Davidson College is located 25 miles north of the bustling city of Charlotte, NC. The contrast is startling. Charlotte is all about business, and the Weltanschauung is pure modern commercial American.
Davidson is different. It's a small college with a big endowment, impressive brick buildings, and a spacious campus crossed by broad sidewalks shaded by the canopy of 75-foot oaks. The children here are surely as blessed a class of young white Americans as you'll ever see; a fine group.
Into this milieu last week stepped bold Peter Brimelow to debate the issue with a star immigration lawyer, Theodore Ruthizer of the New York firm of Kramer, Levin, Naftalis, and Frankel. The audience consisted of about 100 Davidson students (2/3 were women), a smattering of professors, and two public infiltrators. The event was held under the auspices of Davidson's Dean Rusk International Studies Program.
I had emailed the reporter on the Charlotte Observer's immigration beat, informing her of the debate. I didn't see her there, or any announcement in the paper. I'm not the only one in the community concerned with immigration, and I'm sure other Charlotteans might have infiltrated. If any readers wish to remonstrate with Cristina Breen-Bolling (email@example.com), please tell her that she missed a good one!
Mr. R stuck to the canard that immigrants are an economic bonus for Americans.
It is precept of propaganda to repeat the assertion again and again. Repetition works, especially if the speaker knows that favorable attitudes are already present in the audience.
PB spoke well, and to me won the points. But the more important issue was whether the audience listened to PB; or to Mr. R hammering away at their pre-programming. After the summing-up, fifteen students lined up at the mike. Virtually all aimed their questions at PB, most with introductory rambles based on "I'd Like To Buy The World a Coke" or "Why Can't We All Get Along?" followed by a question whose presumed answer would indicate that PB was a big meanie.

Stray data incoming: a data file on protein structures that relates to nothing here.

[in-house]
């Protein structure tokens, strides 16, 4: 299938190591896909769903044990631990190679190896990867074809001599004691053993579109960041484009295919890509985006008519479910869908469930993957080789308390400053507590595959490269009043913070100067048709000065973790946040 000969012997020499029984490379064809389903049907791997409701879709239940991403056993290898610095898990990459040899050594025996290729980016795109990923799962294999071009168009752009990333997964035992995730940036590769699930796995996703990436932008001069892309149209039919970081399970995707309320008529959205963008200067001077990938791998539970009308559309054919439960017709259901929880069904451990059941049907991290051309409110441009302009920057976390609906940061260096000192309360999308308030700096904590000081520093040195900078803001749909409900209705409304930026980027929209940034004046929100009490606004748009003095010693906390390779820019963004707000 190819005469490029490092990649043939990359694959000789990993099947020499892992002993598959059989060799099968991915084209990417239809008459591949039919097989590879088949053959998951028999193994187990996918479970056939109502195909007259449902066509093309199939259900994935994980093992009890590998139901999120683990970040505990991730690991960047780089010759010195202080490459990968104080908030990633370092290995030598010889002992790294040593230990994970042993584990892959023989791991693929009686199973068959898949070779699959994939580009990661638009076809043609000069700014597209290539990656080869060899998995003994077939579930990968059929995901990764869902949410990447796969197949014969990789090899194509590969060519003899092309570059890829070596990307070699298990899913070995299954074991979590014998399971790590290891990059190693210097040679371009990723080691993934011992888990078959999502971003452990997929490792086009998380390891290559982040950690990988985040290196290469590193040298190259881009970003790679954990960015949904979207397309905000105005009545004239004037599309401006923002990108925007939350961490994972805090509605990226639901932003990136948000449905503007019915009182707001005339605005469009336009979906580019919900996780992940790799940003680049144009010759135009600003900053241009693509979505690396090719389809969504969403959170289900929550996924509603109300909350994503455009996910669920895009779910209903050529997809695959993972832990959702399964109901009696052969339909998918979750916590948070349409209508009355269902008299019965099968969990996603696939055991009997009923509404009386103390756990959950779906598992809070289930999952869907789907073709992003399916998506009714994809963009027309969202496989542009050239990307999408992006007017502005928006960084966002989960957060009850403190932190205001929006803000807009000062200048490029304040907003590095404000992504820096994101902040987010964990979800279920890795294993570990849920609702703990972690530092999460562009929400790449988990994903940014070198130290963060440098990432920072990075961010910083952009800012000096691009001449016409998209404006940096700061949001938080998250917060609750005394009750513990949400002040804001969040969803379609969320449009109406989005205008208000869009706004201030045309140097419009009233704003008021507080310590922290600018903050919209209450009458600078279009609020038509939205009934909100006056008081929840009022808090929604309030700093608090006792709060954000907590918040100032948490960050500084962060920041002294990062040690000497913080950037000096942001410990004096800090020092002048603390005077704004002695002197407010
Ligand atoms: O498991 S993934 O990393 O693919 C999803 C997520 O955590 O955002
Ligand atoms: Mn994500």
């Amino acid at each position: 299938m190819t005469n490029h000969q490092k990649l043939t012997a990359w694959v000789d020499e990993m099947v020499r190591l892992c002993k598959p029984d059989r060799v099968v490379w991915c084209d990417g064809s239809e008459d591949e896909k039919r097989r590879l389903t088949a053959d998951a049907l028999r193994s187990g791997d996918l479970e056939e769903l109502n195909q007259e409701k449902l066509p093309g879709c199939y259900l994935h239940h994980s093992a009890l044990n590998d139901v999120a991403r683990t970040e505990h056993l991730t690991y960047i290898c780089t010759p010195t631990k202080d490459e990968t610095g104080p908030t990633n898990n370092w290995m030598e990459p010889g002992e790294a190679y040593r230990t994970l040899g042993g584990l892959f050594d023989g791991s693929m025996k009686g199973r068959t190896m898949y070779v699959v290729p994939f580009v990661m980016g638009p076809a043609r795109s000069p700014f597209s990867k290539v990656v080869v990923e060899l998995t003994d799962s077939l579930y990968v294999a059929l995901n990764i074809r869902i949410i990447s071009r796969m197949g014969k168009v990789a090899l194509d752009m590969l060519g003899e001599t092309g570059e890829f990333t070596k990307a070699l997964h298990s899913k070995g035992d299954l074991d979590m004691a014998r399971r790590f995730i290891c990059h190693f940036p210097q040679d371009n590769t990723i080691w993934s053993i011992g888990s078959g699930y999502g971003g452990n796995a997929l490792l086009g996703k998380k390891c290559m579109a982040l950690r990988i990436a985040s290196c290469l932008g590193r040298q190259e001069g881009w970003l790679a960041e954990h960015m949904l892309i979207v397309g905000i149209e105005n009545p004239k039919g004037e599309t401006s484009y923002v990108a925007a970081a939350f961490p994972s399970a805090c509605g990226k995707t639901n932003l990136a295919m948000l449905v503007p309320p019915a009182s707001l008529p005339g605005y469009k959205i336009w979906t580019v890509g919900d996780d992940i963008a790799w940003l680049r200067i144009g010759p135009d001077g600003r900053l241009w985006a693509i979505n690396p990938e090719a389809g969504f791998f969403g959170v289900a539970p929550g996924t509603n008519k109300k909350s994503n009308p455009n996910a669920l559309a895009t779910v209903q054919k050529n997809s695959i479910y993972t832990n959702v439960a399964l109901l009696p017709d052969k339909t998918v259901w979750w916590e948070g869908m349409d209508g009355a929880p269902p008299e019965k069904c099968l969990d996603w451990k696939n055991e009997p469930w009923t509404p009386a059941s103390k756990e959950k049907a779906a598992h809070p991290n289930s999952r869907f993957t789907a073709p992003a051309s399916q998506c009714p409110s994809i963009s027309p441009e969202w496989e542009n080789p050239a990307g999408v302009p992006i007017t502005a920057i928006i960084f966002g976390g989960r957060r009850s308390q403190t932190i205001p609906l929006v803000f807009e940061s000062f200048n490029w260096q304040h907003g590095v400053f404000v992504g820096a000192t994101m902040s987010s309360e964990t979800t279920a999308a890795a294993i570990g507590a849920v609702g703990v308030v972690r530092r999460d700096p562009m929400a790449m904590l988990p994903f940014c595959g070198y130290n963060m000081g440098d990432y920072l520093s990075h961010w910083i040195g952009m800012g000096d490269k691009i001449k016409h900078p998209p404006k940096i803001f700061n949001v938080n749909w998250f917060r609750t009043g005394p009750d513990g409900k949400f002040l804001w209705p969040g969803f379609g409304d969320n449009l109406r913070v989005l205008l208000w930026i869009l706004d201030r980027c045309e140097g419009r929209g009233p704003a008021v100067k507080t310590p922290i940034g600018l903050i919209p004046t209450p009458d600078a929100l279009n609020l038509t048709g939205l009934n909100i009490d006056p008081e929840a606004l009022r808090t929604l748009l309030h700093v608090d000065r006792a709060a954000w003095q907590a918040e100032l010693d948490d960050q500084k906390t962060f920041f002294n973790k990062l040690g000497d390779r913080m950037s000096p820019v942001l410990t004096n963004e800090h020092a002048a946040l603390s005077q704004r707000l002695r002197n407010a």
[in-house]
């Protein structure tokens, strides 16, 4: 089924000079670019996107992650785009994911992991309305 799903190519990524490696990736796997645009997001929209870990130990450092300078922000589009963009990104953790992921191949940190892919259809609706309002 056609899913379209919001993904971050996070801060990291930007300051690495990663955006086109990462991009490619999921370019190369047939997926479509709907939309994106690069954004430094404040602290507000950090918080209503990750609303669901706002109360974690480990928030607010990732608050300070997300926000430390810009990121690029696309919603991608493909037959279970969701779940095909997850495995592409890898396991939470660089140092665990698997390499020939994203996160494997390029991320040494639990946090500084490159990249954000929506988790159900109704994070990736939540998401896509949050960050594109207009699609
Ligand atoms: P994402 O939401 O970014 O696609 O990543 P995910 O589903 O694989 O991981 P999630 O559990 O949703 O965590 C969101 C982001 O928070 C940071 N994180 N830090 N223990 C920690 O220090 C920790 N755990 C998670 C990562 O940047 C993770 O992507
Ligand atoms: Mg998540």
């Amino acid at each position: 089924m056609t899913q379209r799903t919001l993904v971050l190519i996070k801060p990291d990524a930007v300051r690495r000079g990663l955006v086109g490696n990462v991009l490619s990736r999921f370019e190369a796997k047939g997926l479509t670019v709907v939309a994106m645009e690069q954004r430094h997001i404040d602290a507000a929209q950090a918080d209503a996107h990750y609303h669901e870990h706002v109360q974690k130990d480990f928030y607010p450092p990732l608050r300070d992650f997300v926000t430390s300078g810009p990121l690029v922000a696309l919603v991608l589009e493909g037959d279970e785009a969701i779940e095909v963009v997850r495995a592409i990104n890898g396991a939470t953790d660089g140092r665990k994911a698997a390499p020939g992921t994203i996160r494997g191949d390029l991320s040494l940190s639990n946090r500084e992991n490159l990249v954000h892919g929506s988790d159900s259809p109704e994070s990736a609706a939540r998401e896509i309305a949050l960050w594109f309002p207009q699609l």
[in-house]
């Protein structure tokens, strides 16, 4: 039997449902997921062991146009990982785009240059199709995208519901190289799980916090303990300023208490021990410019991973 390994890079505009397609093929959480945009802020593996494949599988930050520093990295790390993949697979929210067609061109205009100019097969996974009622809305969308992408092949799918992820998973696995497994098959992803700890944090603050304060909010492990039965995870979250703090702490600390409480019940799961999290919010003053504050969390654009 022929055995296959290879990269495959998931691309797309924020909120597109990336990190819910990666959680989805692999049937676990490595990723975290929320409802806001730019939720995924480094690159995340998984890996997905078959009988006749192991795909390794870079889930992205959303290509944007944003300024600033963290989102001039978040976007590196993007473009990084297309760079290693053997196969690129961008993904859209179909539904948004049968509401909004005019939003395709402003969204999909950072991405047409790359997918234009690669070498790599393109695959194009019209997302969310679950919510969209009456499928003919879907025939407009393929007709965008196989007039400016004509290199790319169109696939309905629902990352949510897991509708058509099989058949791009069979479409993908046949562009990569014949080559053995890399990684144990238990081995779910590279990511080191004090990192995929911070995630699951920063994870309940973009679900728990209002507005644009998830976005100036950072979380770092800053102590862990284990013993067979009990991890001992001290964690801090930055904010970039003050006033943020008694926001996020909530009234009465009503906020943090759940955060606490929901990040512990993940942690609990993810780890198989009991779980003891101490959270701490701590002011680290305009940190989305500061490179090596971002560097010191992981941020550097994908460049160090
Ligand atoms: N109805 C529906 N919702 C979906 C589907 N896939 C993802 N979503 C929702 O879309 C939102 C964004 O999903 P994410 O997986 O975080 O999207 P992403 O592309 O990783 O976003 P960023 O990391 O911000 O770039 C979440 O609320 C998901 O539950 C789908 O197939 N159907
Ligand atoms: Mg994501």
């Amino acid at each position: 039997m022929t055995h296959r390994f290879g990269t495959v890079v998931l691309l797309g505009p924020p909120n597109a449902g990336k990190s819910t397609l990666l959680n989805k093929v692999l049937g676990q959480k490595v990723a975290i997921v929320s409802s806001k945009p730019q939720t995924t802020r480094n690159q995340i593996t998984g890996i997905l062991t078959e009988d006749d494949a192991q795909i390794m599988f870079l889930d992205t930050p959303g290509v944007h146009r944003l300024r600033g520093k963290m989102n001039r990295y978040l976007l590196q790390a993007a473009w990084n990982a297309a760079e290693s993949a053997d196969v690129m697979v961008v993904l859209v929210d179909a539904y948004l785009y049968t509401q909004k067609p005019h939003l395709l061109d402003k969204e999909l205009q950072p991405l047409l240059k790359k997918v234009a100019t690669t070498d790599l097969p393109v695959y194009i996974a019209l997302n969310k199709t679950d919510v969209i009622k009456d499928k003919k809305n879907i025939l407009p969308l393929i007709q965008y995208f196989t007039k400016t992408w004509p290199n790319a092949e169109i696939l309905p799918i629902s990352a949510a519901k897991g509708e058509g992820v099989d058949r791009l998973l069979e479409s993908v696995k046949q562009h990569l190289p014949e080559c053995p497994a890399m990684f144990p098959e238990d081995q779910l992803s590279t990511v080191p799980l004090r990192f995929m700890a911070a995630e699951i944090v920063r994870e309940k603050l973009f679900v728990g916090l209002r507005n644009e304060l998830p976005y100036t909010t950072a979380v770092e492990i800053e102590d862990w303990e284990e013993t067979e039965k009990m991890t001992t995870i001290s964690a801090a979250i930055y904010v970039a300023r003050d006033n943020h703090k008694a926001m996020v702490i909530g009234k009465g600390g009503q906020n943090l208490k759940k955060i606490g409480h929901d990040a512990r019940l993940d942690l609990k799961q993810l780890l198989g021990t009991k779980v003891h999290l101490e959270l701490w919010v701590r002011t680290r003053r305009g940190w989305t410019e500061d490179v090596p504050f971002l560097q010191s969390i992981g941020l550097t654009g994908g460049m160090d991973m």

PB is nothing if not articulate, and confidently replied to each student. Because his answers opposed the Inner Cultural Catechism, they most often produced a somewhat bewildered expression in the questioner.
Later, several students surrounded PB for informal discussion—with much the same results.
The pro-immigration debater, Mr. R., pitched his speeches to resonate to the students' Inner Cultural Catechism. In fact, he was so confident of his audience that he used the word "stupid" to describe Americans who may have misgivings about immigration.
This breathtaking illustration of contempt did not pass unchallenged. During the Q&A session, I asked him if he really thought that the 60-80% of Americans that polls consistently find to oppose immigration were "stupid."
Ruthizer's answer was instructive: he talked at length, throwing dust in the air and never directly addressing the question. He never apologized for using the word, and never acknowledged that it is not "stupid" to have concerns over immigration.
Later, in a private exchange, Mr. R expressed that it had been a mistake to use "stupid." No apology, no actual withdrawal, no indication that he could see where unease with immigration might be a rational attitude. Rather, he merely allowed it was a tactical error.
On the drive home I had much to think over. These were bright students, most of whom were raised in families with no material wants. It was sad to see this group of elite children display such maladaptive attitudes, clearly at odds with their rational best interests. And it was sad to see that PB's explanation how immigration hurts their kinsmen, families a decile or so below them in the pecking order, didn't seem to penetrate. There was no solidarity—but of course that is common enough in elite communities.
I couldn't help but think the debate might have had a different effect on an audience at UNC-Charlotte, a workingman's U right across town.
Bold Peter Brimelow writes: J. Paige Straley (email him) is a VDARE.COM reader in Charlotte, NC. He flat-out told me I'd lost the debate, which is why I asked for this piece. Some pretty girls there, though.
J. Paige Straley (email him) is a VDARE.COM reader in Charlotte, NC.